From East Ballina to Eden: which NSW ocean pool is your favourite?
By Helen Pitt
Bondi may have its iconic Icebergs ocean baths.
But I am lucky enough to live in Coogee which has four magnificent ocean pools, which like the 100 or so across NSW, from East Ballina in the north to Eden in the south, are all sacred spaces.
The four Coogee pools are so varied I often select one to match my mood or the time of day I can swim.
For early mornings I prefer McIver’s Ladies Baths. Sunrise swims here became a heart-lifting ritual for me in the wake of my mother Grace’s death.
I love arriving in the pitch black, and making my way down the steep steps to submerge myself in the healing waters.
I’ll swim a couple of laps in the dark, then watch the gold orb of the sun’s glow and the occasional frolicking dolphin on the horizon. When the sun’s rays beam onto the sandstone cliff face, I feel I could be in a spot as remote as Kakadu. But no, I am in the city of Sydney.
I’ll breaststroke with a sorority of swimming sisters, sometimes silently or chatting with these lovely older women who have become my new adopted mothers. It is easy to see why Indigenous women have been coming here for centuries. It is a sacred female space.
It is Australia’s only coastal pool to remain strictly the domain of women and children after the NSW government granted the baths an exemption from the Anti-Discrimination Act in 1995.
McIver’s Ladies Baths.Credit:Chris Chen
I love the rush of post-swim endorphins, the outdoor shower, and the way my curly hair feels after the saltwater. I’ll lather lotion on my skin while gazing out the changerooms’ roller door window to the ocean. I often think, there is nowhere more beautiful on this planet than this place. If I could build my perfect coastal home – this very simple, basic but beautiful structure would be it.
For later in the day I prefer the old-world glamour of Wylie’s Baths. It doesn’t get as much morning sun as the Ladies’ Baths, so its water is cooler as the chalkboard noting the water temperature always tell you. Its wooden structure provides more shade making it more appealing for daylong visits.
The 1907 construction of the Baths coincided with Sydney’s emerging interest in seaside pools at the turn of the century. The Baths were one of the first mixed gender bathing pools in Australia.
A sunbather at Wylie’s Baths.Credit:Chris Chen
Its rickety old bathing pavilion retains an other-worldly feel which has been immortalised by artists such as Arthur Streeton and Jeffrey Smart, and more recently cartoonist and regular swimmer Matthew Martin and local painter Alex Snellgrove. Its cafe with good food and coffee can help keep you there all day too, with the occasional dip into water to check on the resident starfish and octopus. It is a pool to come to if you want to linger longer.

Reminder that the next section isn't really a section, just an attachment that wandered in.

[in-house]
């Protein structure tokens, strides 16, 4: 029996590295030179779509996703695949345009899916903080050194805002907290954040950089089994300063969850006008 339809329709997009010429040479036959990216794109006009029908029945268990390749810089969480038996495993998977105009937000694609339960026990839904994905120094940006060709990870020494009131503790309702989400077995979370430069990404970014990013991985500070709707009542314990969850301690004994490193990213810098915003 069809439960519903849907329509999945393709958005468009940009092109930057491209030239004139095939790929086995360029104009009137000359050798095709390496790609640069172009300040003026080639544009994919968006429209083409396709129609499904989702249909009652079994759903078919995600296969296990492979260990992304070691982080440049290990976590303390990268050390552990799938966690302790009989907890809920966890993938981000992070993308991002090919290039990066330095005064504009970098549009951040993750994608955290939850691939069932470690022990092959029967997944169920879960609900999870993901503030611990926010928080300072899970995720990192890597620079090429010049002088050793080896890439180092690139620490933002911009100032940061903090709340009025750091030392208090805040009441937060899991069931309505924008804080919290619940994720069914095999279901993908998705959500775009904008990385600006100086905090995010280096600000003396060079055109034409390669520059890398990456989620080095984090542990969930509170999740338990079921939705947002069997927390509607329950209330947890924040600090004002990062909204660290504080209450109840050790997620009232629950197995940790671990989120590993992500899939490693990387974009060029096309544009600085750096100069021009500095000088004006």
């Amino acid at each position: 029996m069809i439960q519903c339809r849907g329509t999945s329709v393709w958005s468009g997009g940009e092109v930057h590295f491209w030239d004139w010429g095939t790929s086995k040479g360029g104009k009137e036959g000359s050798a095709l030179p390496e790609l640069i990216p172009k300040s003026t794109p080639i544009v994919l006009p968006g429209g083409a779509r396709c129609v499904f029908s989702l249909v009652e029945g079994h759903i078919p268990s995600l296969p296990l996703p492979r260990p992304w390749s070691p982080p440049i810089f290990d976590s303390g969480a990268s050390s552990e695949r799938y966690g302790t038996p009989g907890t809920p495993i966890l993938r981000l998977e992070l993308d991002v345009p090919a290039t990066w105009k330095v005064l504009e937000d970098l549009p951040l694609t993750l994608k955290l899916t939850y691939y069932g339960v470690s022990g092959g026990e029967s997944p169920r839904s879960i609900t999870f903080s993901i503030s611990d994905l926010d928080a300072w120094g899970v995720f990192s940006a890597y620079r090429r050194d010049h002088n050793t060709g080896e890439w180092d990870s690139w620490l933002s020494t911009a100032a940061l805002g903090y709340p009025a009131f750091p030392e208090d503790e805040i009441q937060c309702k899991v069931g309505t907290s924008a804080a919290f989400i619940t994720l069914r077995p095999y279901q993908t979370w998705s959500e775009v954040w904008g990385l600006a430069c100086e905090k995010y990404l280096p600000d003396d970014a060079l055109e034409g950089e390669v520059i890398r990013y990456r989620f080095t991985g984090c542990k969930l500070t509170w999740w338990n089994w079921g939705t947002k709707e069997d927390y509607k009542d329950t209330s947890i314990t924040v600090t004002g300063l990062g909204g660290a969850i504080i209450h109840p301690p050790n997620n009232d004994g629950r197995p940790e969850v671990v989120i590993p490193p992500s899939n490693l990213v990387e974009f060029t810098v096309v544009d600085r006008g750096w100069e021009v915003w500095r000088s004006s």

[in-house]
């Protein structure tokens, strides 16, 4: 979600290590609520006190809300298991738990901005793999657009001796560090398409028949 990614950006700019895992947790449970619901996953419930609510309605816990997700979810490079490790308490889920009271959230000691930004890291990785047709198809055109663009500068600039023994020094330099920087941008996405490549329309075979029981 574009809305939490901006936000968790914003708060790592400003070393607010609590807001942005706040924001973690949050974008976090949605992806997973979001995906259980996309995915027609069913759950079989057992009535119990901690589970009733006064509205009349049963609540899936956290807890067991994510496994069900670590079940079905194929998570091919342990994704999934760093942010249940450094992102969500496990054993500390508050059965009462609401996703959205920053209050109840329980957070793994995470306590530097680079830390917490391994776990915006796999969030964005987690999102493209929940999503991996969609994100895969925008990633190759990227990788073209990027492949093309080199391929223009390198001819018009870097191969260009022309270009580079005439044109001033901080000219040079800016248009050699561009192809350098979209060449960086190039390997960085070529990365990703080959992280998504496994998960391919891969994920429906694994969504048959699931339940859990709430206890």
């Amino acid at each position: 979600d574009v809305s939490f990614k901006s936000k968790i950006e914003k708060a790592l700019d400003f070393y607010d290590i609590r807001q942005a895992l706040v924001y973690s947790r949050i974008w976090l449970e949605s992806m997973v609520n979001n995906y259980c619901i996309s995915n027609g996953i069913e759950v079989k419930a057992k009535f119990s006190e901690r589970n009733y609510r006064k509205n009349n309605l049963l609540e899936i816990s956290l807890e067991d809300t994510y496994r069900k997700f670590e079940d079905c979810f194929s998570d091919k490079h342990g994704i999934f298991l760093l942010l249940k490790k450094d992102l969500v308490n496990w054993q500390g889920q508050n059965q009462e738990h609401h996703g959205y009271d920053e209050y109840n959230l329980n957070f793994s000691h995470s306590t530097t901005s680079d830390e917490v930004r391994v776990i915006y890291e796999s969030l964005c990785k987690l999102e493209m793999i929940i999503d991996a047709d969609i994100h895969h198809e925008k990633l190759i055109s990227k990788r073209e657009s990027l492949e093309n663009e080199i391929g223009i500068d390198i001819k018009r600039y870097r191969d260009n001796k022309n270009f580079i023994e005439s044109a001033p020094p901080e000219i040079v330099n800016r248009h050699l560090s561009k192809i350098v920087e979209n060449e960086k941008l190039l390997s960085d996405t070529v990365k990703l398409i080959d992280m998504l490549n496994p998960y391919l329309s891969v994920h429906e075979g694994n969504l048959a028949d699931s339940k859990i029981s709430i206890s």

The Ross Jones Pool next to Coogee beach is where I swim when I am in a hurry or when the ocean is too choppy for pleasant open water swimming.
Coogee’s Wylie’s Baths.Credit:Chris Chen
I look longingly at the waves from here, and remember my dad Allan teaching me how to body surf. However cold the water, I am warmed by that memory of clinging to his shoulders for safety. I love watching young children learning to test the waters here with their parents and am reminded of my dad’s mantra: “never turn your back on a wave.”
Since 1947, when it was forged from the rocks at the south end of the beach, and named for a local alderman, locals have swum at this pool at the foot of the Coogee Surf Life Saving Club.
Author Helen Pitt swimming at Coogee’s Ross Jones Memorial Pool with its trademark turrets.Credit:Chris Chen
Its concrete turrets, make it look like a sunken castle at times. On hot summer nights, people come here to submerge themselves when they can’t sleep. It’s common to see Islander families here with picnic food and boom boxes on sticky summer nights swimming while they await the southerly buster to cool things down.
A dip at the Giles Baths Rockpool – at the north end of the beach is my favourite end of day indulgence. It was once a male only domain in the day when Sydneysiders caught the tram to Coogee Pier, and men would peel off to the south to swim and women head to the north to the ladies’ baths or Wylie’s. This natural rock pool is known by old timers still as the bogey hole, a British term for a natural pool associated with a water spirit. We locals call it Ölüdeniz, after the blue lagoon resort town in Turkey, because the water is so clear and beautiful.
Swimmers in Ross Jones memorial pool at Coogee.Credit:Chris Chen
Ocean pools are my happy place. When I think about them I smile.
Being near them is good for my mental and emotional health. I learnt this after my husband William’s death, the sea was a comfort and a tonic.
I remember when I moved back to Sydney in 2009 after a decade of living in California’s wine country, friends met me at the airport, took me for a coffee and then straight to Maroubra’s Mahon Pool. I’d never been there before and it seemed like paradise. Diving into that ocean pool washed off all my hours of travel.
I vowed to live by the sea in Sydney on my return. The fact that nothing stops the tide; it was rhythmic and reliable even in the face of death, soothed me. It made me feel as if life could be trusted and that I could be confident in the world again without him.
Perhaps too because his ashes are scattered in San Francisco Bay on the other side of the Pacific Ocean, each time I dive into the waters on this end of the same ocean, it is like a morning hug or chat with him.
As the country that gave the world the Australian crawl swim stroke, ocean pools are our sacred spaces. Dive in. You’ll never regret a dip.
This is the foreword to Ocean Pools, by Chris Chen and Marie-Louise McDermott. Available now through Thames & Hudson, $59.99.
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